POWER PLANT: Two 893 kW (1,198 shp) Pratt & Whitney Canada PT6A-45R turboprops, each driving a Hartzell five-blade constant-speed fully feathering metal low-speed propeller. Fuel tanks in wing centre-section/fuselage fairing; total usable capacity increased from original 2.182 litres (576 US gallons; 480 Imp gallons) to 2.546 litres (672.5 US gallons; 560 Imp gallons) in January 1985. Normal cross-feed provisions to allow for pump failure. Single pressure refuelling point in starboard landing gear fairing, backed by three gravity refuelling points in fuselage spine.

ACCOMMODATION: Crew of two on flight deck, plus cabin attendant. Dual controls standard. Standard seating for 30 passengers, in ten rows of three at 76 cm (30 in) pitch, with wide aisle. Seat rails fitted to facilitate changes in configuration. Galley, toilet and cabin attendant's seat at rear. Large overhead baggage lockers. Entire accommodation soundproofed and air-conditioned. Baggage compartments in nose and to rear of cabin, each with external access and capable of holding a combined total of 500 kg (1,100 lb) of baggage. Passenger door is at rear of cabin on port side. Passenger version has two emergency exits on the starboard side, two on the port side (including passenger door) and one in the flight deck roof. Mixed traffic version has full access to these emergency exits. For mixed passenger/freight operation a partition divides the cabin into a rear passenger area (typically for 18 persons) and a forward cargo compartment, the latter being loaded through a large port side door capable of admitting ATA 'D' type containers. In all-cargo configuration the cabin can accommodate up to seven 'D' type containers, with ample space around them for additional freight. Cabin floor is flat throughout its length, and is designed to support loadings of 181 kg (400 lb) per foot run at 610.3 kg/m² (125 lb/sq ft). Locally reinforced areas of higher strength are also provided. Seat rails can be used as cargo lashing points. Freight loading is facilitated by the low level cabin floor.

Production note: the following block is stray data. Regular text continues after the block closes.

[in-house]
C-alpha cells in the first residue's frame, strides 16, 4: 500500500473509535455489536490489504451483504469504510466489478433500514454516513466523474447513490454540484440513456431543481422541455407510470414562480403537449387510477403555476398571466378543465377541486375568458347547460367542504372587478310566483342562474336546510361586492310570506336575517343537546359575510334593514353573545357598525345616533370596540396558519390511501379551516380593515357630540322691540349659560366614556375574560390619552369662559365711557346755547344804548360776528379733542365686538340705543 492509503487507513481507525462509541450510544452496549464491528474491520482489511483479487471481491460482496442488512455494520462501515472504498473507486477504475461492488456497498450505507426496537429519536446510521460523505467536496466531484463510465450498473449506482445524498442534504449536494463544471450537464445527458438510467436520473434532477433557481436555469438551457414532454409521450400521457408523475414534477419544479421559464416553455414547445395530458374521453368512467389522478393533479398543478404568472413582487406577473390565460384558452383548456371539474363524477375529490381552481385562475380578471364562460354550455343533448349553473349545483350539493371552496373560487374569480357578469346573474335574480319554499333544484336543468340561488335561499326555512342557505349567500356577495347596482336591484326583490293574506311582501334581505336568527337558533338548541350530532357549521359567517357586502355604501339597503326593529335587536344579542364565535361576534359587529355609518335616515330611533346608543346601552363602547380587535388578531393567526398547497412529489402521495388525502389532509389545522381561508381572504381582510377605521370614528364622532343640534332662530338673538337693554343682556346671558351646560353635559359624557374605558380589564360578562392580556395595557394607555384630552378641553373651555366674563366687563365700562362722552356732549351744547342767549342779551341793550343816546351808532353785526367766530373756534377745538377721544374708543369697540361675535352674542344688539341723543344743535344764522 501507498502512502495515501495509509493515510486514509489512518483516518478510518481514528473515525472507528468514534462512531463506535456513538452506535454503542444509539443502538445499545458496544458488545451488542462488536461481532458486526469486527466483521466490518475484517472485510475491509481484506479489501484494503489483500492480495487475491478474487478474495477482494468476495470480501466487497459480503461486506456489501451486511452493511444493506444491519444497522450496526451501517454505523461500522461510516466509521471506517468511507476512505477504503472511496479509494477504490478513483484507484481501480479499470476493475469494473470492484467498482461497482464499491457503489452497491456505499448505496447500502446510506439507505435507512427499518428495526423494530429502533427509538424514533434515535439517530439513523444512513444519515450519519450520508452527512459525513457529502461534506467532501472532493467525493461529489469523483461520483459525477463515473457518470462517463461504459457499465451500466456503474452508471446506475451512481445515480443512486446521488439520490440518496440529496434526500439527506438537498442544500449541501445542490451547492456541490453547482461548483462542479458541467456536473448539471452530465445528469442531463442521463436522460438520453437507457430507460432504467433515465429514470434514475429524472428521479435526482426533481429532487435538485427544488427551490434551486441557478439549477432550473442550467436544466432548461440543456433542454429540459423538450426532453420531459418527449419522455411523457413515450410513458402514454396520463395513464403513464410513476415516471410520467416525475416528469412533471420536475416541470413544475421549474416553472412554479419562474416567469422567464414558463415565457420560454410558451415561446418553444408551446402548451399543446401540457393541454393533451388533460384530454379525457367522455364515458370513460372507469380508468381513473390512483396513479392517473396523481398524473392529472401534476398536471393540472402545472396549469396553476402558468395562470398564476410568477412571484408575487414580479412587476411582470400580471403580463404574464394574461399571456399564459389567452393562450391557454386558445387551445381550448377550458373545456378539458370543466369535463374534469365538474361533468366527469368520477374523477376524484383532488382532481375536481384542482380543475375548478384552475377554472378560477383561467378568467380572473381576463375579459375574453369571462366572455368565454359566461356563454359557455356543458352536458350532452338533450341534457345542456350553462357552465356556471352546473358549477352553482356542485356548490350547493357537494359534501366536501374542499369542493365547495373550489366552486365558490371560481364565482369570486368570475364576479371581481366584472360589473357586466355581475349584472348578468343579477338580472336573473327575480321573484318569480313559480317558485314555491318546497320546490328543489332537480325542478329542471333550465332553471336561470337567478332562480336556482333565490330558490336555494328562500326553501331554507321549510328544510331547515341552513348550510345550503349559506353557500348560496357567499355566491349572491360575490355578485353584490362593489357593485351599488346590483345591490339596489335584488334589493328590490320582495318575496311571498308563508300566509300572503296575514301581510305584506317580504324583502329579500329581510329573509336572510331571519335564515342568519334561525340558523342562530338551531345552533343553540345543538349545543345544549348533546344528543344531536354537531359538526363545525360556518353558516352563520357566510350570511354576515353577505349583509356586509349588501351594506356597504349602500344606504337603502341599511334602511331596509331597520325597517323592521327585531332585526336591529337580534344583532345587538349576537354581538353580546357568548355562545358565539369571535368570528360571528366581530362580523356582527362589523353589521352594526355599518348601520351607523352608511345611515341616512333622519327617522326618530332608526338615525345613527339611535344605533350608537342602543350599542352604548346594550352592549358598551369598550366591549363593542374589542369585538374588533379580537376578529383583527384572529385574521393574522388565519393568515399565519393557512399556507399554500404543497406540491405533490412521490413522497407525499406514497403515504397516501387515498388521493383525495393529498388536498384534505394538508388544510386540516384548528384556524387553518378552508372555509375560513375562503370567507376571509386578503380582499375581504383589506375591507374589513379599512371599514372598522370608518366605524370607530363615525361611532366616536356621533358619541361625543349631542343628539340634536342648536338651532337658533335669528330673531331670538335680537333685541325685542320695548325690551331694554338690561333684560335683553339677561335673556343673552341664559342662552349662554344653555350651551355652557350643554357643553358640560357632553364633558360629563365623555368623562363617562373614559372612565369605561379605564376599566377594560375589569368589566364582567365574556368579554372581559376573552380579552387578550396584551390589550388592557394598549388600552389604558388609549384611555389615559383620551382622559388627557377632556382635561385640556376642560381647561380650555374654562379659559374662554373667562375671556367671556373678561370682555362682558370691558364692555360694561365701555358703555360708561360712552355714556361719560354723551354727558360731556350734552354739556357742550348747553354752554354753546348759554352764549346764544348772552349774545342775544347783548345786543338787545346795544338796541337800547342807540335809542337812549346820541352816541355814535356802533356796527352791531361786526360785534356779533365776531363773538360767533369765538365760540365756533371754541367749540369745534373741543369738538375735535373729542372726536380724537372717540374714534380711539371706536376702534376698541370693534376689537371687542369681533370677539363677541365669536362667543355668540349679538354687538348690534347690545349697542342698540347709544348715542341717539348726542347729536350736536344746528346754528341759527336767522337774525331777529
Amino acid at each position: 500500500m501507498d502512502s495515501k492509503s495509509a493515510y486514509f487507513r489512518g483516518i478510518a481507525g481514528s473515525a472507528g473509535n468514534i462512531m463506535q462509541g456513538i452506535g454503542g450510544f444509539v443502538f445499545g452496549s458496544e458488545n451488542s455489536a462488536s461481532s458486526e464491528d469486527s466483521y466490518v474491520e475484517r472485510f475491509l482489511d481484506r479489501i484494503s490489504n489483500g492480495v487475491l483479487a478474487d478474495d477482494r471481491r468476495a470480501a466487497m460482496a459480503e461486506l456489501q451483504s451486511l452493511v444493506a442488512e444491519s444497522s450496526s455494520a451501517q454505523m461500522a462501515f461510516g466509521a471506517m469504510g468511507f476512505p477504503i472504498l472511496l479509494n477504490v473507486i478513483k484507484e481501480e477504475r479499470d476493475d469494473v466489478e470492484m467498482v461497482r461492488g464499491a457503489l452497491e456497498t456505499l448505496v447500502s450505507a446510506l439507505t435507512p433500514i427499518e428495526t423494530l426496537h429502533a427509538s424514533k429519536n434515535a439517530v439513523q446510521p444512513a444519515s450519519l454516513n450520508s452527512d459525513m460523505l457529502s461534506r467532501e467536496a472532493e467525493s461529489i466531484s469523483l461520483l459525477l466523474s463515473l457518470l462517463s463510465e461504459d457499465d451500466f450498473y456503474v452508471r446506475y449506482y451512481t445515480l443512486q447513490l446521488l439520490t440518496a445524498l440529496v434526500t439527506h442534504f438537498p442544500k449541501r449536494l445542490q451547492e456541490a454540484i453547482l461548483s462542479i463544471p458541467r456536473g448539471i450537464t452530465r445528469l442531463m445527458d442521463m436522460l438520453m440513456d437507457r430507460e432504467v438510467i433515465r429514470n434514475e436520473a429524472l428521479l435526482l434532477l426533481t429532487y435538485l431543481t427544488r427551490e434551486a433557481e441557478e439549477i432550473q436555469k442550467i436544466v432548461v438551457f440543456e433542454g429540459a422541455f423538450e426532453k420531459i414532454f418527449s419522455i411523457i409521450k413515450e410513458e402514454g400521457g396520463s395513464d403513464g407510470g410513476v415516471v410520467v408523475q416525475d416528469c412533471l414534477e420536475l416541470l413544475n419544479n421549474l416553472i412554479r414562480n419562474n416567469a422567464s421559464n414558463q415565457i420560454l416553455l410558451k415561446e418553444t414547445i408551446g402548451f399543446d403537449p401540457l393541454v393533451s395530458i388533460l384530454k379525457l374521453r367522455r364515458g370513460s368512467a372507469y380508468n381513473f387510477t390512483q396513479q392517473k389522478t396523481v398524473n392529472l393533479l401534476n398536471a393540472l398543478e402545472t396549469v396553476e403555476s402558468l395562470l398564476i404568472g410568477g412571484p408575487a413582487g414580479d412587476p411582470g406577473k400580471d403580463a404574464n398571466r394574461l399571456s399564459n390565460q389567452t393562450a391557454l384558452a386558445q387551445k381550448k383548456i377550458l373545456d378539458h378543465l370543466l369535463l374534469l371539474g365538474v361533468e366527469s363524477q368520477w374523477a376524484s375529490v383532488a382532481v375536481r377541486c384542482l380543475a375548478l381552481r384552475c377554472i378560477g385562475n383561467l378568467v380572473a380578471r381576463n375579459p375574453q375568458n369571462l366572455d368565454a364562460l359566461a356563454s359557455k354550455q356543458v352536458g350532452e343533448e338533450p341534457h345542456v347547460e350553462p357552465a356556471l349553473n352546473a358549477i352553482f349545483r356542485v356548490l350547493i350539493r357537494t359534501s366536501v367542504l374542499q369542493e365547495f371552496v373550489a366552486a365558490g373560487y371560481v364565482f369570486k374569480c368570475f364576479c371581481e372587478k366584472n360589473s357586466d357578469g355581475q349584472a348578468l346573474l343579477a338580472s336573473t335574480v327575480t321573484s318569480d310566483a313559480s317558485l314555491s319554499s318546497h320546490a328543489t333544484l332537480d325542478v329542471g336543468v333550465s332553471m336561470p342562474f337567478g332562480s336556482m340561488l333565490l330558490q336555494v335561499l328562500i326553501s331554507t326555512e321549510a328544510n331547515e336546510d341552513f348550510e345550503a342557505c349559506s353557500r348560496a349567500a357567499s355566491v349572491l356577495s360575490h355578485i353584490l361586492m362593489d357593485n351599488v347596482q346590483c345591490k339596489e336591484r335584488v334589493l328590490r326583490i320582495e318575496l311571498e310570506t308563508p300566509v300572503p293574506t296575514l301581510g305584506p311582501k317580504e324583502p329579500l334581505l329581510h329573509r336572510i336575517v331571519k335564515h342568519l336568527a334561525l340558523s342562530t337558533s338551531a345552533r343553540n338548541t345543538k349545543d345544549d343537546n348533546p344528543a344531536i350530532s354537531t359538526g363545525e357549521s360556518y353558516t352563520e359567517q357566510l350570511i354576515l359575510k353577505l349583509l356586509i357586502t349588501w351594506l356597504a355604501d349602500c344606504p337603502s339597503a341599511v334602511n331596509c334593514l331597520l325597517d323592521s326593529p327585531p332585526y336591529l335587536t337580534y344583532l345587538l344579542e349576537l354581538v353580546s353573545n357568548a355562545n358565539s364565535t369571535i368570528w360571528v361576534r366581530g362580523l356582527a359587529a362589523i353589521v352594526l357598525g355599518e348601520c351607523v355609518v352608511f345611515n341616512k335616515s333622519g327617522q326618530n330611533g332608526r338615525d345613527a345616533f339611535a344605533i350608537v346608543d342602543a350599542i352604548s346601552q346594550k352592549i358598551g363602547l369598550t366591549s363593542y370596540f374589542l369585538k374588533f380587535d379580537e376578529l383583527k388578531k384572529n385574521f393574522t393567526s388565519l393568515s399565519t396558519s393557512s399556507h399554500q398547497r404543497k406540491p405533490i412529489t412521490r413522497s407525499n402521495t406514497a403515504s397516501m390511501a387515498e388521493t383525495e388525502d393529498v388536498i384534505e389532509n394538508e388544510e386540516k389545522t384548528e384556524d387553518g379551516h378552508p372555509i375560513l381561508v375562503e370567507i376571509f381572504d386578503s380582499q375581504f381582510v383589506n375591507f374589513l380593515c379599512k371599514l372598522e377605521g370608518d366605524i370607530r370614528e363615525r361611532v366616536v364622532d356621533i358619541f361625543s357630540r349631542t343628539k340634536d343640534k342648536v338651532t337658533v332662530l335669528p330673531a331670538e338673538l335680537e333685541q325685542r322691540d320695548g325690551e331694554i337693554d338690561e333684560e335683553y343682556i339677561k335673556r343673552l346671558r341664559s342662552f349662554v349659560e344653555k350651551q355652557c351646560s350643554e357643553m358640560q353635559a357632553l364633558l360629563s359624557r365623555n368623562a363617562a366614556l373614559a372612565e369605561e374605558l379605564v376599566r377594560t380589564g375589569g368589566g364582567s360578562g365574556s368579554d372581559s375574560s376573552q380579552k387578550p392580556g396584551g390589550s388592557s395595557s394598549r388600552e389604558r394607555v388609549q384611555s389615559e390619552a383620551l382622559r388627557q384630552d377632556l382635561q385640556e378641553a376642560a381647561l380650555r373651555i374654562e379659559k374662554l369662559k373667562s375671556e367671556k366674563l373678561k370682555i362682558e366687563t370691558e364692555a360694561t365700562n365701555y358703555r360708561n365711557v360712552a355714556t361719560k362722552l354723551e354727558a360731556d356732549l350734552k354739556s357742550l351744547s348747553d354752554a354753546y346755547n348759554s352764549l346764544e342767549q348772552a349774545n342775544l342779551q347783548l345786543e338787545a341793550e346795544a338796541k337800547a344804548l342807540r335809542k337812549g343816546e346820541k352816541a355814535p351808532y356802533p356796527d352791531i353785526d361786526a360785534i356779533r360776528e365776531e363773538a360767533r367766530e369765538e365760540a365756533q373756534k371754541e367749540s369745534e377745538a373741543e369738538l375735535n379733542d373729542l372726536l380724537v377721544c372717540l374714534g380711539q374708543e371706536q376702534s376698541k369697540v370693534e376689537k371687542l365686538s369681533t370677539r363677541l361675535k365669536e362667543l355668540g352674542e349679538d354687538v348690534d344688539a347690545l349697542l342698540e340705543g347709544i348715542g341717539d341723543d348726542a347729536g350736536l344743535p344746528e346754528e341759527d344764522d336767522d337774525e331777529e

SYSTEMS: Hamilton Standard air-conditioning system, using engine bleed air. Hydraulic system of 207 bars (3,000 lb/sq in), supplied by engine driven pumps, operates landing gear, nosewheel steering, flaps and brakes (at half pressure) and includes emergency accumulators. Air/oil reservoir pressurised to 1.72 bars (25 lb/sq in) at 20°C. Main electrical system, for general services, is 28V DC and is of the split busbar type with cross-coupling for essential services. Lucas 28V 250A DC starter/generator for engine starting and aircraft services, with separate 1.5kW 200V AC output for windscreen anti-icing and demisting. Special AC sources of 115V and 26V available at 400Hz for certain instruments, avionics and fuel booster pumps. Anti-icing standard for engine intake ducts, inlet lips and propellers. Optional de-icing of wing and tailplane leading-edges.

AVIONICS: Wide range of radio and navigation equipment available to customer's requirements. Typical standard avionics comprise duplicated VHF communications and navigation systems, two glideslope/marker beacon receivers, two ILS repeaters, two radio magnetic indicators, one ADF, one transponder, one DME, PA system and weather radar. Flight data recorder and voice recorder available as standard options.

EQUIPMENT: Passenger safety equipment standard.